I don’t remember the feeling of Fall last year. I was occupied with the grief of having just lost you and the upcoming wedding of your sister. Fall is just another season of the year, but his year it seems to be staring me in the face asking “what are you going to do about it?”
Your dad voiced his frustration and I agree with him. You would normally have been here as much as you could be at this time of year. The cool temperatures make for days of great hiking and (I will say it) climbing.
There was a show on the other night about “having the talk.” It was about families talking together about what they wanted done should they die. It is a way of letting surviving family members off the hook from feeling guilt or confusion over trying to guess what their loved one wants done concerning a funeral, etc. It is far more personal in many ways than a will which only covers what should be done with the personal effects and assists of the deceased.
We never talked much about that with you. What you would want. So when it came to that unfortunate time we all had to guess and try to make sure we honored you as to the type of person you had been. Concerning heroic efforts to try and “keep you alive”, I think your dad and I struggle the most.
When I settle out of my tears and anger from the reality of the accident, I know we had no choice. We were given no choice. You were unconscious and your body could not function on its own. I guess in some strange way I am thankful that there was not a choice given the conditions that would have defined you “living.” What dignity would there have been for you if we had tried to preserve the shell you inhabited?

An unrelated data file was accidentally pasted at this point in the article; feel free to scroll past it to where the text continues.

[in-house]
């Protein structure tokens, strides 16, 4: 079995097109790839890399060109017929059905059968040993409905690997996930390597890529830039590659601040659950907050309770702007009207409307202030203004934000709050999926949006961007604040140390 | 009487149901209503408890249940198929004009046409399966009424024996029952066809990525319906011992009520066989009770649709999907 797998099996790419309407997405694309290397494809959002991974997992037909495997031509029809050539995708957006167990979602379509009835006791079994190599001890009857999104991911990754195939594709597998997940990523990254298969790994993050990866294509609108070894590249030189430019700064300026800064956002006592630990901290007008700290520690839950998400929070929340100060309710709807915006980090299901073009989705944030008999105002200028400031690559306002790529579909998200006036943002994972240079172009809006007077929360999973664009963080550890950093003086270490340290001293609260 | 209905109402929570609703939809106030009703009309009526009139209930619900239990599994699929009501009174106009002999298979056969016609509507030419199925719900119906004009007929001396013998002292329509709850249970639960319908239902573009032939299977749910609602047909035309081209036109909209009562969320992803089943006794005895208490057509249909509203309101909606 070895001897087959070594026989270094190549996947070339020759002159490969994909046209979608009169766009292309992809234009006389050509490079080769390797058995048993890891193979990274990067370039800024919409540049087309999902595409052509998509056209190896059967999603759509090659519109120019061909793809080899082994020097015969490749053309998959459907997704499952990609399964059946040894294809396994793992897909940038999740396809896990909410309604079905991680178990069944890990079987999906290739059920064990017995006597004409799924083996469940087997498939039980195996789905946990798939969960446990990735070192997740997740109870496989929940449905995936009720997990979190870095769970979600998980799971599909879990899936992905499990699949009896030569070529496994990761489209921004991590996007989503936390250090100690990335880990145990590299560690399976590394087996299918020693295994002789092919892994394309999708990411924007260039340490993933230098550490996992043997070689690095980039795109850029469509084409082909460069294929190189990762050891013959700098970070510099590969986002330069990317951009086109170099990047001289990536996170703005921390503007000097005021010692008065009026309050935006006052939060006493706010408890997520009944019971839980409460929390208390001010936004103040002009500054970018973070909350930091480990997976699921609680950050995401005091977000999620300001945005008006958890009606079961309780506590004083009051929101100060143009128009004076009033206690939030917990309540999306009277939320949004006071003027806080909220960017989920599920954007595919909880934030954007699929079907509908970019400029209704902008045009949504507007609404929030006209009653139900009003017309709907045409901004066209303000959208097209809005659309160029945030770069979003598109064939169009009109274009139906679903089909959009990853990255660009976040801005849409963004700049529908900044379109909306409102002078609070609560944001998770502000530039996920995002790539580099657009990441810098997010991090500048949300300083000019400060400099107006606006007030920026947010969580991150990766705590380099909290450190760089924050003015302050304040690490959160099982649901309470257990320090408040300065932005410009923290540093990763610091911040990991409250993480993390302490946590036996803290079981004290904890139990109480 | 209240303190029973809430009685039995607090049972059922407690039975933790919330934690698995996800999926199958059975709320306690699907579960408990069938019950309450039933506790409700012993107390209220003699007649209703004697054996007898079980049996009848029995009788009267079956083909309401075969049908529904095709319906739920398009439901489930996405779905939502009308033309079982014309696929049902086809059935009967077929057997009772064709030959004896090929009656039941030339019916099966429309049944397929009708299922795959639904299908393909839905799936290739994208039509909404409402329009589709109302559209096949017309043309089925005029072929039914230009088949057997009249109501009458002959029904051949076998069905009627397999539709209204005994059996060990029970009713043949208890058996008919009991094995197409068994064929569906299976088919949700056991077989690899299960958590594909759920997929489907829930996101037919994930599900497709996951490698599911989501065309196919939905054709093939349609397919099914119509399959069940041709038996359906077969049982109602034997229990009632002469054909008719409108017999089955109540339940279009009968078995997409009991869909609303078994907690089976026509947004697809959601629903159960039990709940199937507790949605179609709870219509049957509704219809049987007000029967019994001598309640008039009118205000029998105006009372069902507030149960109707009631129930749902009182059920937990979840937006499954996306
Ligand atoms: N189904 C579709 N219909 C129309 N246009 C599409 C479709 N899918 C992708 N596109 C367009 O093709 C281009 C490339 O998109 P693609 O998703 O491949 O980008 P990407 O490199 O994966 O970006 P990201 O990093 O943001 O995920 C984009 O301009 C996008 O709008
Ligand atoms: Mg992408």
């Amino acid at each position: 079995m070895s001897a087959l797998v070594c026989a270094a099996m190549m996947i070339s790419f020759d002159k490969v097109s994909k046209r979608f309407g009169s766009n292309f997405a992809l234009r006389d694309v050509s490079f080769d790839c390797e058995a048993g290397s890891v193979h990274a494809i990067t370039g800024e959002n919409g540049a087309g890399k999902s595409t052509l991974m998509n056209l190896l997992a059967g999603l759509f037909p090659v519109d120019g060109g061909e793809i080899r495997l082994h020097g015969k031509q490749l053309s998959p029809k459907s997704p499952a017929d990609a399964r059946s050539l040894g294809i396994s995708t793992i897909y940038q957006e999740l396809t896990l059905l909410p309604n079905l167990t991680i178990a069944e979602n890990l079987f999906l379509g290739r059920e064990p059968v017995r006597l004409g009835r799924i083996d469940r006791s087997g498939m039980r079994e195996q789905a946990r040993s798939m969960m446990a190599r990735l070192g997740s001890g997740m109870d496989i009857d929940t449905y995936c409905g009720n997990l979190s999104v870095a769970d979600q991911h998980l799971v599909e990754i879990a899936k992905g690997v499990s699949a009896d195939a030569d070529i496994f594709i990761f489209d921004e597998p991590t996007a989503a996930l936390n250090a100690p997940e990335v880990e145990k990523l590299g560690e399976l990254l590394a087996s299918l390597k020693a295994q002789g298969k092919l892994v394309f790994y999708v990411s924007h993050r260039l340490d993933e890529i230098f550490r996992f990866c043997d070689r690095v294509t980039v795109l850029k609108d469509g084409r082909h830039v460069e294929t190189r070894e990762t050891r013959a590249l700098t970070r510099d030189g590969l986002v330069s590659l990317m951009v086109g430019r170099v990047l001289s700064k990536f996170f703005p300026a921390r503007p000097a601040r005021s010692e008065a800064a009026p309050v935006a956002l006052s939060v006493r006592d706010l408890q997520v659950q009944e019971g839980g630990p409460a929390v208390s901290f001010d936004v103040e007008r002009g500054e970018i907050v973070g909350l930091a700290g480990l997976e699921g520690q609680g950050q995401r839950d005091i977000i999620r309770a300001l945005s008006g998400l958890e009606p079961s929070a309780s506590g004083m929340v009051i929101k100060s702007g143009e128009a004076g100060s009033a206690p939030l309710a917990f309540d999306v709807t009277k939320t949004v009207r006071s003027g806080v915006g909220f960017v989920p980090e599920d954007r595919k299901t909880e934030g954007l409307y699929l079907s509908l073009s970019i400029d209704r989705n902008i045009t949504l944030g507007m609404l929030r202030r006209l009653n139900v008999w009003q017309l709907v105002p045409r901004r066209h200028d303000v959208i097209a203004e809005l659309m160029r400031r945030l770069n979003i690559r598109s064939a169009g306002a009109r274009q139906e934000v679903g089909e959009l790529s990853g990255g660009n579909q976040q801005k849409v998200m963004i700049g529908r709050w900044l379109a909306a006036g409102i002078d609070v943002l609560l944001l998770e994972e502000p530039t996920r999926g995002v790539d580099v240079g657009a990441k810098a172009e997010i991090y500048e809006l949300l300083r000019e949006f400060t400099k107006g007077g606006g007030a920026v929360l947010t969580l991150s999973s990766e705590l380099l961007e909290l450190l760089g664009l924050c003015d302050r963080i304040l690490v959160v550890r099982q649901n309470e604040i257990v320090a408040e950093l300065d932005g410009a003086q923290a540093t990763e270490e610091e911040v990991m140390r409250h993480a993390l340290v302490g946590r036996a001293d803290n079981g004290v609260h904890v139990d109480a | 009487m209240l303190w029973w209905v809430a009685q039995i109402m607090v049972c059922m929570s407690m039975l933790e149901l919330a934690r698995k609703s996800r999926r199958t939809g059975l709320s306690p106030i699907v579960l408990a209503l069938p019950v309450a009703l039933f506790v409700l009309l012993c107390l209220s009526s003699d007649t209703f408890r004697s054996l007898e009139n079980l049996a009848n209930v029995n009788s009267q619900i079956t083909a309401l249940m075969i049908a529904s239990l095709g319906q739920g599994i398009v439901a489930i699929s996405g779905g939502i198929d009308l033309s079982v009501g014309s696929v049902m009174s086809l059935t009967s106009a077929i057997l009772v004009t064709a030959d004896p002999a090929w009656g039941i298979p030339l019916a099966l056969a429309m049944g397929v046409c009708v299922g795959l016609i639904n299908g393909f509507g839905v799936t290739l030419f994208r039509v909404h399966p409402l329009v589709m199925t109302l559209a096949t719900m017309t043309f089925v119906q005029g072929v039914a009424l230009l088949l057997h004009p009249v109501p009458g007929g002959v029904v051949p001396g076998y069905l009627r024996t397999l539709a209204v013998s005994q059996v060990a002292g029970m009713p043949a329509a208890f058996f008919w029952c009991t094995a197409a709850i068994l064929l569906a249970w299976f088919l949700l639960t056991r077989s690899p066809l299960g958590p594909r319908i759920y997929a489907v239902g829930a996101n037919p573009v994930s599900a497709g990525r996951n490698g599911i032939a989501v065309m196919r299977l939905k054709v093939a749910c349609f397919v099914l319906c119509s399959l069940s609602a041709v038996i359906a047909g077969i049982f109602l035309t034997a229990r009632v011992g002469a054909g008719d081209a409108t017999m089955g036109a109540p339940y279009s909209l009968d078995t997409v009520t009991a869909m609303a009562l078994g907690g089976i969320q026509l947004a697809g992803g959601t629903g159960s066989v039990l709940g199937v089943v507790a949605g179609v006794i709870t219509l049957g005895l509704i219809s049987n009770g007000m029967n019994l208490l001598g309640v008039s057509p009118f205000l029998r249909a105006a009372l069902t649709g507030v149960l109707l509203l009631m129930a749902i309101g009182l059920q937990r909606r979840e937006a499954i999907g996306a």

As eclectic as you were concerning fashion and convention you were by all means a person of dignity and propriety in the most contradictory way. Our gathering in your memory did not stand on convention. We, I think, did our very best to honor you as you were, as you lived your life. Remembering it has made me think about what I want for myself.
I want most of all to let those who remain behind off the hook. I don’t want them guessing or feeling guilty that something was not done right. So let me just say that whatever they choose to do will be fine – really. I hope their are no sad songs and no preaching. I hope that people who want to say something about me (if any remain to do so) are allowed to do so if so inclined and that they need not censor their remarks. I would like if there is to be a prayer that it be for everyone to come to learn to love others, to be wise and have strength to endure. I want to be cremated and for my ashes to be where ever your ashes are. As for my possessions they are covered in my will – except for my paintings and writings which I think would make a great bonfire.
Son, I never ever thought I would have to plan a memorial service for you. We did it and we did it in love. I don’t understand life at all-why we are here and why we die. I don’t understand men’s anger against man, hatred or the need to hurt others. I am so confused by how we keep on traveling around in the rut we create for ourselves like we have blinders on and can’t see to get out and rise above it.
I don’t understand how the sky can be so painfully blue and the shadows so long in this season we call Fall. I don’t understand why the world did not end on that day in July. Yet the truth is I don’t want to die either. I didn’t want you to die, and I don’t want to die. I don’t want anyone to die.